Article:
Thankfully for the people of the Al-Ki, the fishing steamer San Juan and cableship Burnside came to their aid soon after the Manhattan disappeared. By the next day, the passengers and crew were all safely delivered to Juneau. A few days later, most crew members were already back in Seattle, reporting to ownership.


Then there was the twist. On Nov. 15, 1917, just two weeks after the Al-Ki hit a reef at Point Augusta, the Manhattan hit an uncharted rock near Lituya Bay and sank within minutes. It was the middle of the night, and the crew barely made it to the ship’s small boats. The 90,000 pounds of fish on board were lost entirely. After the crew reached land, they were set upon by an especially enraged, sizeable brown bear.

The crew had no weapons and retreated to their boats again, yet the bear chased them even into the water. And so, they moved farther from shore, shivering in wet, insufficient clothing during a snowstorm. They drifted like this for hours, likely with little hope of salvation. Suddenly, the lights of the steamer Mariposa appeared in the distance. One man tore off a piece of his oilskin coat and lit it with his last remaining dry match, successfully attracting their rescue.

The Mariposa carried the surviving crew of the Manhattan to Juneau, where they were promptly arrested for looting the Al-Ki. A trial ensued, but in January 1918, the charges were dismissed for the most logical, if disappointing, reason. The evidence, the items from the Al-Ki, went down with the Manhattan. Said District Attorney J. A. Smiser, “They admit taking a few blankets but claim that they saved them for salvage. We have no evidence to warrant spending the government’s money to bring them back when we couldn’t convict them.”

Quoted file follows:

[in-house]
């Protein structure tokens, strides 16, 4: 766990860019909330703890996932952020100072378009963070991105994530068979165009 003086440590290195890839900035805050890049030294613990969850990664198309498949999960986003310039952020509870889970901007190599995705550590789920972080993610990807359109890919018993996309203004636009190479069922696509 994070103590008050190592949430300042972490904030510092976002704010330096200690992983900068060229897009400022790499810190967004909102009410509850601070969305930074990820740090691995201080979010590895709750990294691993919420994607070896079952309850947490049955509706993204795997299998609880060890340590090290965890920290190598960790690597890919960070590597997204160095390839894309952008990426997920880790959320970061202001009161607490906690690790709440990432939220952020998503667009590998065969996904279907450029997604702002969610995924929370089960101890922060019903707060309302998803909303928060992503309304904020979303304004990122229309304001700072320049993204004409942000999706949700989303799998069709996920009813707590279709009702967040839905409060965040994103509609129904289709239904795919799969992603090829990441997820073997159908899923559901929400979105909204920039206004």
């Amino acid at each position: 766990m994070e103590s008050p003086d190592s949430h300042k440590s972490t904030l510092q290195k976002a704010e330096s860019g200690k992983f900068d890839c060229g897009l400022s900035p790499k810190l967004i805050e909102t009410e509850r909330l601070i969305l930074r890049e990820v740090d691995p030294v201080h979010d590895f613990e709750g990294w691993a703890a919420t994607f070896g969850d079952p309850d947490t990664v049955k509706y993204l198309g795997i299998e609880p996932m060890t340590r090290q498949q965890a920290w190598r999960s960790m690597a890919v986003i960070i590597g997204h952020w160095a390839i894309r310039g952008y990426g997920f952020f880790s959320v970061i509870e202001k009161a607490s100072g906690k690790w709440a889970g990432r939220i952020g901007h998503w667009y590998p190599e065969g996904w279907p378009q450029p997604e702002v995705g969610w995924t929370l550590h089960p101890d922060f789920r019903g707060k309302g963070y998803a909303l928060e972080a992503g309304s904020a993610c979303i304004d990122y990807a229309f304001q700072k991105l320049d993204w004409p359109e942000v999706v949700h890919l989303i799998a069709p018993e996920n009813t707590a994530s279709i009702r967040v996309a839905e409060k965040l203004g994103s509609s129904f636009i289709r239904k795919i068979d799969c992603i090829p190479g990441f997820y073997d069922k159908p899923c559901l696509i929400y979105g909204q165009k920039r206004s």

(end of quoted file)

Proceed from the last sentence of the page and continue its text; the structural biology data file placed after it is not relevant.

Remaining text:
The Al-Ki was lost and pillaged, though the passengers and crew survived. The Manhattan was also lost, though its crew was saved and escaped criminal convictions. And the Mariposa, the ship that rescued the Manhattan crew, sank three days after the Manhattan, on Nov. 18, 1917. She hit a reef off the coast of British Columbia. Sometimes, it is challenging to derive reason or lessons from the past, except that the rain falls on the just and unjust alike.

Key sources:

“Al-Ki is a Total Loss.” Wrangell Sentinel, November 8, 1917, 1.

“Al-Ki Will Be Total Loss Is Now Believed.” Alaska Daily Empire, November 2, 1917, 1, 5.

“Latest News from the Klondike.” Seattle Post-Intelligencer, Klondike Edition, July 17, 1897, 1.


Mayer, Melanie J. Klondike Women: True Tales of the 1897-1898 Gold Rush. Athens, OH: Swallow Press and Ohio University Press, 1989.

McCurdy, H. W. The H. W. McCurdy Marine History of the Pacific Northwest. Seattle: Superior Publishing Company, 1966.

Porsild, Charlene. Gamblers and Dreamers: Women, Men, and Community in the Klondike. Vancouver: University of British Columbia Press, 1999.

“Trial Today of Alleged Al-Ki Looters.” Alaska Daily Empire, November 22, 1917, 6.

“The Women of Alaska.” San Francisco Examiner, December 21, 1888, 1-2.

“Will Dismiss Cases Against Crew Members.” Alaska Daily Empire, January 12, 1918, 7.

“Wrecked and Arrested and Chased by Bear.” Alaska Daily Empire, November 17, 1917, 6.

David Reamer | Histories of Alaska

David Reamer is a historian who writes about Anchorage. His peer-reviewed articles include topics as diverse as baseball, housing discrimination, Alaska Jewish history and the English gin craze. He’s a UAA graduate and nerd for research who loves helping people with history questions. He also posts daily Alaska history on Twitter @ANC_Historian.